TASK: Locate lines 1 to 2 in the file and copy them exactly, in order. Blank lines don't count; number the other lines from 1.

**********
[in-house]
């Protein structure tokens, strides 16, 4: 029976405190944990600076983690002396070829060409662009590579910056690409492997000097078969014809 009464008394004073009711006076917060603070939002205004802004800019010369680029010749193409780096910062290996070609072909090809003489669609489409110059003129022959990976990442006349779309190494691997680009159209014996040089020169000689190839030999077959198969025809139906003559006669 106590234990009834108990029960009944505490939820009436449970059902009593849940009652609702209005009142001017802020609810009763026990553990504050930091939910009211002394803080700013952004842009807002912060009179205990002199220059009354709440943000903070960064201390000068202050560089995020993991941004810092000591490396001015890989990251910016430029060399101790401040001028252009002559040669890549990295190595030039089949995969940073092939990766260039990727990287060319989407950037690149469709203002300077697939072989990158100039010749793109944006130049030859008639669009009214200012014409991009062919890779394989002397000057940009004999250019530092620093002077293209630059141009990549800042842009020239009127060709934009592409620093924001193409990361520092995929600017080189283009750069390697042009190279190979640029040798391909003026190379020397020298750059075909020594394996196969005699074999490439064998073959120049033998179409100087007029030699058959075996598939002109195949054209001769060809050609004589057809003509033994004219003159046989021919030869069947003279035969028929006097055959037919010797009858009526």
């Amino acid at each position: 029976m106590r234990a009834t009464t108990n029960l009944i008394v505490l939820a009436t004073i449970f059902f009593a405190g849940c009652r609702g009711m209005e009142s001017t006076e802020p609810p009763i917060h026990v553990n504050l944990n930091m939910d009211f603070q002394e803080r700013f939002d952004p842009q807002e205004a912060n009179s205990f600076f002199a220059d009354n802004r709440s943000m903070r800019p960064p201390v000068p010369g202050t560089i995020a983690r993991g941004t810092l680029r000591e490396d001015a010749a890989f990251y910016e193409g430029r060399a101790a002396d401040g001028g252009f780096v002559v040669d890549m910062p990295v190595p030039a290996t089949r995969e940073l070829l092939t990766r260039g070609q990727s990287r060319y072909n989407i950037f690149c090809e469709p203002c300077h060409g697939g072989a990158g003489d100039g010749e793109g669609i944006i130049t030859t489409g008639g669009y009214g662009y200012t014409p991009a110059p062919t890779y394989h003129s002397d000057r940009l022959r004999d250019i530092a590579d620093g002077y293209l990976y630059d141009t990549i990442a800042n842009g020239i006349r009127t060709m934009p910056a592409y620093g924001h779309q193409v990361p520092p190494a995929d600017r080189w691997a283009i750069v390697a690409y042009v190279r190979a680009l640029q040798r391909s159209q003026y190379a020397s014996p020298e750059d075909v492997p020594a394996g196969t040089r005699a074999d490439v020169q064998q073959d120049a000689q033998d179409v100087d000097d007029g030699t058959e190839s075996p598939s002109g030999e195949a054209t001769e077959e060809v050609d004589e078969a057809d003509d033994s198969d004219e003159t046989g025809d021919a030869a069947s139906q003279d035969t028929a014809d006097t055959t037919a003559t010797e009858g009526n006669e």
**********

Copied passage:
[in-house]
């Protein structure tokens, strides 16, 4: 029976405190944990600076983690002396070829060409662009590579910056690409492997000097078969014809 009464008394004073009711006076917060603070939002205004802004800019010369680029010749193409780096910062290996070609072909090809003489669609489409110059003129022959990976990442006349779309190494691997680009159209014996040089020169000689190839030999077959198969025809139906003559006669 106590234990009834108990029960009944505490939820009436449970059902009593849940009652609702209005009142001017802020609810009763026990553990504050930091939910009211002394803080700013952004842009807002912060009179205990002199220059009354709440943000903070960064201390000068202050560089995020993991941004810092000591490396001015890989990251910016430029060399101790401040001028252009002559040669890549990295190595030039089949995969940073092939990766260039990727990287060319989407950037690149469709203002300077697939072989990158100039010749793109944006130049030859008639669009009214200012014409991009062919890779394989002397000057940009004999250019530092620093002077293209630059141009990549800042842009020239009127060709934009592409620093924001193409990361520092995929600017080189283009750069390697042009190279190979640029040798391909003026190379020397020298750059075909020594394996196969005699074999490439064998073959120049033998179409100087007029030699058959075996598939002109195949054209001769060809050609004589057809003509033994004219003159046989021919030869069947003279035969028929006097055959037919010797009858009526």